Notable Quotes
Browse quotes by subject | Browse quotes by author


Microsoft co-founder, computer programmer, and philanthropist (1955- )

Microsoft has had clear competitors in the past. It’s a good thing we have museums to document that.

BILL GATES, InfoWorld Magazine, Oct. 2001

I wrote my first software program when I was thirteen years old. It was for playing tic-tac-toe. The computer I used was huge and cumbersome and slow and absolutely compelling.

BILL GATES, The Road Ahead

I never took a day off in my twenties. Not one. And I'm still fanatical, but now I'm a little less fanatical.

BILL GATES, Daily Mail, Jun. 9, 2011

Of my mental cycles, I devote maybe 10 percent to business thinking. Business isn't that complicated. I wouldn't want to put it on my business card.

BILL GATES, Playboy, Jul. 1994

640K ought to be enough for anybody.

BILL GATES, attributed, Computer Language

It's possible, you can never know, that the universe exists only for me. If so, it's sure going well for me, I must admit.

BILL GATES, Time Magazine, Jan. 13, 1997

Personal computing today is a rich ecosystem encompassing massive PC-based data centers, notebook and Tablet PCs, handheld devices, and smart cell phones. It has expanded from the desktop and the data center to wherever people need it — at their desks, in a meeting, on the road or even in the air.

BILL GATES, Business Week, Mar. 22, 2005

Success is a lousy teacher. It seduces smart people into thinking they can't lose.

BILL GATES, The Road Ahead

The idea of representative democracy will change. Today, we claim we don't use direct democracy because it would be impractical to poll everybody on every issue. The truth is that we use representative democracy because we want to get an above-average group to think through problems and make choices that, in the short term, might not be obvious--even if they are to everybody's benefit over the long term.

BILL GATES, Playboy, Jul. 1994

Governments will always play a huge part in solving big problems. They set public policy and are uniquely able to provide the resources to make sure solutions reach everyone who needs them. They also fund basic research, which is a crucial component of the innovation that improves life for everyone. Businesses and nonprofits, including foundations, play important roles, too. The market drives businesses to solve a lot of problems—for example improving health care in the rich world. But markets don’t serve the poor in some important sectors, like health, because the poor can’t afford to pay. In those areas, foundations can help drive innovation and take risks that governments and businesses can’t. Once we find solutions that work for the poor, we look to governments and business to take on the large-scale delivery.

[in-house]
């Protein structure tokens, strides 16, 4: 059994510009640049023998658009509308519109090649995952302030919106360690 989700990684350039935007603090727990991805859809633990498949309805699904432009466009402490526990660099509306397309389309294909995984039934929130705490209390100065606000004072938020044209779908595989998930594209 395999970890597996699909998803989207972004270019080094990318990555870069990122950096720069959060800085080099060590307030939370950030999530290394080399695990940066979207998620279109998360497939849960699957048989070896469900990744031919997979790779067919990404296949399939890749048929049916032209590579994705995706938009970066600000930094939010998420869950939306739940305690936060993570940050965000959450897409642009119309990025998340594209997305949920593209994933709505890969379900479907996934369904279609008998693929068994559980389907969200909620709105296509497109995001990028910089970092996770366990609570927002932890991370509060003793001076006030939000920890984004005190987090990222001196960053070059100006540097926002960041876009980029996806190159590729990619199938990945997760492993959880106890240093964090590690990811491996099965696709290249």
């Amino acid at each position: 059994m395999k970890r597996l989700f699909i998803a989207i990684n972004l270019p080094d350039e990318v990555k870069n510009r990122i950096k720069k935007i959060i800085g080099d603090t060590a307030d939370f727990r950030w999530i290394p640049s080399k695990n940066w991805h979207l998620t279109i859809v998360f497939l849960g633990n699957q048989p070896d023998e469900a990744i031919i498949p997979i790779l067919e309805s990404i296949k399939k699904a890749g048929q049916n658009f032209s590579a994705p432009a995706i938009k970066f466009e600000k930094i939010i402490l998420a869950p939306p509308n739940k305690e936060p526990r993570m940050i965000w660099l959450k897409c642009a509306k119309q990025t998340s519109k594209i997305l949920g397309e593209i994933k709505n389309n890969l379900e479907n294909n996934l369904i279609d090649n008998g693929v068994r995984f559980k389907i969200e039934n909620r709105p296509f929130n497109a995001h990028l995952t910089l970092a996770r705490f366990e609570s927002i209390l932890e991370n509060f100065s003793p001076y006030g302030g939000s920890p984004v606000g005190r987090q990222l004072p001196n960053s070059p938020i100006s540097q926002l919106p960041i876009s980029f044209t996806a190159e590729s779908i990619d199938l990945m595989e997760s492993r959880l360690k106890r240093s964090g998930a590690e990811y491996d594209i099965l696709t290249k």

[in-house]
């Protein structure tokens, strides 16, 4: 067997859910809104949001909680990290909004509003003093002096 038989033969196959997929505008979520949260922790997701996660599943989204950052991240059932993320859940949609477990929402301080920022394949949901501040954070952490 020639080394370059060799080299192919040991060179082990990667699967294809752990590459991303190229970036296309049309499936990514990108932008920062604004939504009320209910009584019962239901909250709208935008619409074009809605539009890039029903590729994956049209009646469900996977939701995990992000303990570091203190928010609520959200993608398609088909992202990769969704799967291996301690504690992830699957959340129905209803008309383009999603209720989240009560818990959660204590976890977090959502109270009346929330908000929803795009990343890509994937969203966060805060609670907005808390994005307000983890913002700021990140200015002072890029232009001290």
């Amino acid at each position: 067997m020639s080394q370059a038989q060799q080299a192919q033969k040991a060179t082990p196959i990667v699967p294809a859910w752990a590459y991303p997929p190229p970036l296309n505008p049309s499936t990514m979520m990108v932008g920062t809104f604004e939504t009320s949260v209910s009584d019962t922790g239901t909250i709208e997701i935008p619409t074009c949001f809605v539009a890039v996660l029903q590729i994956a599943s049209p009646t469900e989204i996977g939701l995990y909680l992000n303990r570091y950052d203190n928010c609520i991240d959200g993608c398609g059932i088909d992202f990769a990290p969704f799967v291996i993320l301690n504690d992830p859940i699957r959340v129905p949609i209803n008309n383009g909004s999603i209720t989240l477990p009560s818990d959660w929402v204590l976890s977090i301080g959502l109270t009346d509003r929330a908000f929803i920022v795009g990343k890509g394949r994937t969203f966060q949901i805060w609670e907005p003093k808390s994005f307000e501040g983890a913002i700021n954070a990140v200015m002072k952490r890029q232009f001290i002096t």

BILL GATES, The Daily Beast, Jan. 24, 2010

I had a problem with Facebook, because the friend requests got out of hand.

BILL GATES, Daily Mail, Jun. 9, 2011

The best way to prepare [to be a programmer] is to write programs, and to study great programs that other people have written. In my case, I went to the garbage cans at the Computer Science Center and fished out listings of their operating system.

BILL GATES, Programmers at Work

About 3 million computers get sold every year in China, but people don't pay for the software. Someday they will, though. As long as they are going to steal it, we want them to steal ours. They'll get sort of addicted, and then we'll somehow figure out how to collect sometime in the next decade.

BILL GATES, speech at University of Washington, Jul. 2, 1998

If you want to improve the situation of the poorest two billion on the planet, having the price of energy go down substantially would be the best thing you could do for them. That, along with the carbon constraint, is hugely important, partly because global warming makes tropical agriculture virtually impossible.

BILL GATES, "In Search of One Energy Miracle," The Wall Street Journal, Mar. 26, 2012

The next big thing is definitely speech and voice recognition. You’ll be able to touch that board or speak to it and get your message to colleagues around the world. Screens are cheap.

BILL GATES, Daily Mail, Jun. 9, 2011

I laid out memory so the bottom 640K was general purpose RAM and the upper 384 I reserved for video and ROM, and things like that. That is why they talk about the 640K limit. It is actually a limit, not of the software, in any way, shape, or form, it is the limit of the microprocessor. That thing generates addresses, 20-bits addresses, that only can address a megabyte of memory. And, therefore, all the applications are tied to that limit. It was ten times what we had before. But to my surprise, we ran out of that address base for applications within—oh five or six years people were complaining.

BILL GATES, Smithsonian Institution interview, 1993

DNA is like a computer program but far, far more advanced than any software ever created.